Written by Marc Fichtel May 14, 2021
For 2 years, I worked in a small startup with a team consisting mostly of business and development positions. Despite numerous requests, a project manager was (understandably) not within the budget. So the team had to make do without one, and it went surprisingly well! Contrary to what project managers might have you know, the show goes on. Here’s how we made it work.
Be your own project manager. In the absence of a dedicated person to ensure you stay on track, you have to be at the top of your organizational game. That does mean trade-offs will have to be made — managing tickets and such requires time that can’t be spent programming.
It helps to distribute responsibilities around the team to spread the additional management load. If your team’s work is split up into several repositories, for example, each can be managed by a different person. Alternatively (or additionally), let different people be in charge of leading meetings such as daily stand ups or sprint planning / review meetings.
In any case, you need to take ownership of your work (depending on your work environment, you should probably do that anyways), which, among other things, can manifest itself in the form of the followings points in this post. When you take responsibility, you become the go-to person / specialist for the area / product you’re managing. This will create clear lines of accountability and help you and your team stay organized.
When there’s nobody to plan features out from start to finish, that task will fall onto your plate. This holds true in more senses than the purely technical one. Think about additional perspectives beyond a ticket’s description: Usability, Performance, Cost, Tradeoffs, Use Cases… Question everything, including, if a feature makes sense for the company as a whole.
In a competitive startup scene, there is rarely space for hierarchies to overwrite the greater good of a company, and you shouldn’t withhold questions or criticisms simply because they’re aimed at a more senior person. There are almost always many, many more parts to crafting a product or service than to just make something that’s technically functional. The more time you spend thinking and talking about these, the better your initial approach will be, and the less room for unexpected issues or follow-up requests you leave.
As with other parts of this article, this applies to areas beyond software development: More upfront planning means less fixing and refactoring after the fact. I’m talking flowcharts, UML diagrams, sequence diagrams, user stories, and talking about all of these with your coworkers. Don’t fall prey to the instinct of being too attached to your work, though (try googling sunk cost fallacy).
Everyone should be encouraged to ask questions and raise issues so that flaws are identified and removed or designed around. If you need to redesign a feature from scratch, try to do it before it was released to production. And please don’t take criticism personal — you’re all working towards the same goal. You will not be doing yourself or your company any favors by being someone who can’t deal with negative feedback professionally. But then again, you already knew that.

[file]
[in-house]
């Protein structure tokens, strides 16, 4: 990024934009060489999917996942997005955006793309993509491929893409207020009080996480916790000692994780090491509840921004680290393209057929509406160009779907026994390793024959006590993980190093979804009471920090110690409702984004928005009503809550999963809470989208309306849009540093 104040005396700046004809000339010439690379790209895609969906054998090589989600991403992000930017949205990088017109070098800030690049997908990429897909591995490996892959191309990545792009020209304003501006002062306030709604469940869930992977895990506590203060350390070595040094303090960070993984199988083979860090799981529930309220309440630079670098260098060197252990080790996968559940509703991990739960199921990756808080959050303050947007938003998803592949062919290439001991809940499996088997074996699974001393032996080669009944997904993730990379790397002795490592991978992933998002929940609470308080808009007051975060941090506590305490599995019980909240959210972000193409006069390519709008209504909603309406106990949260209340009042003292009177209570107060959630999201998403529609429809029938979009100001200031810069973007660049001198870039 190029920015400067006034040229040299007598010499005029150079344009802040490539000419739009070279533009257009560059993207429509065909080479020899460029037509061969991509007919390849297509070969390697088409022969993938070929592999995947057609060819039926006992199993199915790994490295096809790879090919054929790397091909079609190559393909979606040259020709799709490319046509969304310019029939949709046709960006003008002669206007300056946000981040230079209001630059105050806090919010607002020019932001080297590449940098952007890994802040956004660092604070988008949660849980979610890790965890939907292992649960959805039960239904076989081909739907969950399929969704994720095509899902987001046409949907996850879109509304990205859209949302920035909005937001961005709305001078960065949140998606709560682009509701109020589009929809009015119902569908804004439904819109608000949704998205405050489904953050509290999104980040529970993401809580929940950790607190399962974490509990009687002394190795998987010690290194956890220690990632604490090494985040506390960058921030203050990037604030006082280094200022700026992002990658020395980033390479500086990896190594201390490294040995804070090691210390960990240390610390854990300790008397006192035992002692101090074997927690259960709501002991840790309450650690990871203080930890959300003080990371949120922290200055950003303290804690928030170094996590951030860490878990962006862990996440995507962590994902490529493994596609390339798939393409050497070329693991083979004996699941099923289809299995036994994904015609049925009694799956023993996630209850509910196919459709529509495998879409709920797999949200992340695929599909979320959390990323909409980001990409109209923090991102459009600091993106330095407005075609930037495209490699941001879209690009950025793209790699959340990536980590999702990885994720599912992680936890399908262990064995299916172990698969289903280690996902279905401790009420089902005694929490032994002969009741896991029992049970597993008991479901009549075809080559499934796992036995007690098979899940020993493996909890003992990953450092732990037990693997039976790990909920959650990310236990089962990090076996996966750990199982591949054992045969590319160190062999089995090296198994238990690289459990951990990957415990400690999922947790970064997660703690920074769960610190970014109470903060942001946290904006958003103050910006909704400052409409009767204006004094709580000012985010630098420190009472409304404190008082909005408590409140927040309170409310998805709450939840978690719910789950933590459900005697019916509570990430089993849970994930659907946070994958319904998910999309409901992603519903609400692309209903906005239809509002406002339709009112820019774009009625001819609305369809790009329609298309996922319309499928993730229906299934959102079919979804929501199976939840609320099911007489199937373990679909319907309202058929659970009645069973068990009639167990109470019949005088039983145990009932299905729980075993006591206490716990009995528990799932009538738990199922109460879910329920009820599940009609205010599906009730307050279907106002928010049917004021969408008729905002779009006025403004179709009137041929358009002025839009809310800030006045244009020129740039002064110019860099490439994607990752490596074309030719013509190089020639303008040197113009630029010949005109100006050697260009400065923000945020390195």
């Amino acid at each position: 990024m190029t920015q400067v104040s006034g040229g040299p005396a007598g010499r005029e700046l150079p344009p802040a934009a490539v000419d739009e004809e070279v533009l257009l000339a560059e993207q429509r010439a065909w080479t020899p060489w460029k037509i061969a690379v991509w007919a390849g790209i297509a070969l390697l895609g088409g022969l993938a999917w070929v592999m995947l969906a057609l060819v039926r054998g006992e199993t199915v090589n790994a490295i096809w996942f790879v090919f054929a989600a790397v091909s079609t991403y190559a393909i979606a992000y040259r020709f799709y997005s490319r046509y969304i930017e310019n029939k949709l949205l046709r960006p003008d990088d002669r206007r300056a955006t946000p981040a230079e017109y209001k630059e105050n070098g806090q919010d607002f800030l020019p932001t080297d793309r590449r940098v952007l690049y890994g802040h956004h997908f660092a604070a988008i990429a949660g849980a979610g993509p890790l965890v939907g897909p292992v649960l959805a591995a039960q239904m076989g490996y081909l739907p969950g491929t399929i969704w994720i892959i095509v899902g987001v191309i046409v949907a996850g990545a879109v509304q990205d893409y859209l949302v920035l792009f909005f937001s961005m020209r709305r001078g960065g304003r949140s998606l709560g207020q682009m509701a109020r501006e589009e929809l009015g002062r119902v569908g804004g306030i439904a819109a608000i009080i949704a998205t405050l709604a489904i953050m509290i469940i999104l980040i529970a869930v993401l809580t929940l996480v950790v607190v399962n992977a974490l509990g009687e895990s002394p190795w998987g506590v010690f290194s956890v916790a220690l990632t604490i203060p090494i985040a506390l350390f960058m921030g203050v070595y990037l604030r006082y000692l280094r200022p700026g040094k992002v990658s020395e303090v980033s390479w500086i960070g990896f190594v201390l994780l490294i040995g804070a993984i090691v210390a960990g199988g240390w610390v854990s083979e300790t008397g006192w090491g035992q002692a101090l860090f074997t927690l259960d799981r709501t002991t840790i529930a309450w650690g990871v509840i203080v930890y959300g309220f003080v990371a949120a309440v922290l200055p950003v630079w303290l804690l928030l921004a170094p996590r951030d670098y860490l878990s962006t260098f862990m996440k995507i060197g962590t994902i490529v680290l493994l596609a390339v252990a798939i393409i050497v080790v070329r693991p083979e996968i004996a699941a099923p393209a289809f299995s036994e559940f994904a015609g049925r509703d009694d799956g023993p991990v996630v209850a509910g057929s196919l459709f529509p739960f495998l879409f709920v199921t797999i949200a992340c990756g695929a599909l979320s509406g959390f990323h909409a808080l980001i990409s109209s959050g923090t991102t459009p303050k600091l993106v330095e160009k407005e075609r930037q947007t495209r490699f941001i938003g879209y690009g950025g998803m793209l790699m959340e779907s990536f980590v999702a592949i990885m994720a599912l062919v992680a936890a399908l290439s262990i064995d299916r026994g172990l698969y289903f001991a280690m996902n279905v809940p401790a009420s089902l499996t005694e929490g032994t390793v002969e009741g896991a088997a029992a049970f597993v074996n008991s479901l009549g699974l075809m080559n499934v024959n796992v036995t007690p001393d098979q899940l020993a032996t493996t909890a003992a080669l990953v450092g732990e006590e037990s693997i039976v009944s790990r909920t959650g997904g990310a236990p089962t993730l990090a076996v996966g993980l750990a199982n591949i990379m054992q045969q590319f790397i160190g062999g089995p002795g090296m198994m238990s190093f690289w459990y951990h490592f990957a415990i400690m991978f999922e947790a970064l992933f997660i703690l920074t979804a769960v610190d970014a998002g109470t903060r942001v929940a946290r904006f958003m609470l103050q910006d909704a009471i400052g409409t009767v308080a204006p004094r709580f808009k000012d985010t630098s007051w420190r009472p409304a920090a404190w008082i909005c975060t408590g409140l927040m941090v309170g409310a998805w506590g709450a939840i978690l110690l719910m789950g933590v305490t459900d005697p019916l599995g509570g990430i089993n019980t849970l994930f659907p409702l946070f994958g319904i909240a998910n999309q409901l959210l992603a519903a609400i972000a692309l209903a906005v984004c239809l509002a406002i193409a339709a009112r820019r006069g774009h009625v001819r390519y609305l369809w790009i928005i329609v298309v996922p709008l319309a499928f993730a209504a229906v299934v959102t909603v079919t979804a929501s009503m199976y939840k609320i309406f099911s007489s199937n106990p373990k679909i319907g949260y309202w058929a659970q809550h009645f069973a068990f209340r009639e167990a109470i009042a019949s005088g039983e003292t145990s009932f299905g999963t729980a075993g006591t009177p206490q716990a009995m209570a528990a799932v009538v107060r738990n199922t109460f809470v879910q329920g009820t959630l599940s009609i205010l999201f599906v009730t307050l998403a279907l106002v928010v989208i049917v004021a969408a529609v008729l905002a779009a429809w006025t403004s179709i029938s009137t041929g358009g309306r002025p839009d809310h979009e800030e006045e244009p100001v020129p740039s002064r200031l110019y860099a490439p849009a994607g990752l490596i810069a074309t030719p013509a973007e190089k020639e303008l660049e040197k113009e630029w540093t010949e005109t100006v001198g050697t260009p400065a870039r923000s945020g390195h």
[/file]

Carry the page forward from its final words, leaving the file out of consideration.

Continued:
This essentially just reiterates previous points, but you need to keep your tickets updated meticulously. Especially in small teams, there is less room for redundancy. If your tickets are out of date, you run the risk of someone else doing work they don’t need to, or worse, shouldn’t do. Go the extra mile to check that a ticket’s acceptance criteria match expectations — discuss them with your coworkers before booting up your IDE of choice.
That might sound contradictory, but hear me out. Things won’t always work smoothly. Small teams in particular stand out not in their ability to accomplish tasks perfectly the first time around, but by being flexible, able to learn, and pivot very quickly. If that feature you’ve spent a day / week / month implementing is not helpful for solving a problem your company cares about, then don’t be afraid to rework or scrap it completely.
Since this is bound to happen at one point or another, you may want to invest some extra time modularizing your architecture so that, when you need to, you can easily switch out one part with a replacement without needing to make system-wide changes. There are a bunch of ways to achieve that such as using a microservice approach and favoring dependency injection over inheritance to decouple your codebase. Following well-established best practices in software engineering is worth the extra effort and will save you resources and nerves in the long run.
Finally, there’s a good chance your coworkers are somewhat removed from the details of your solution. It doesn’t take a lot of time and effort to prepare a few slides highlighting your approach, implementation, and most importantly the ways in which your work helps solve a problem for the company. Likewise, pay attention to what your coworkers are presenting. By reviewing the entire process with your coworkers, from design over development to release, your team will grow as a whole.
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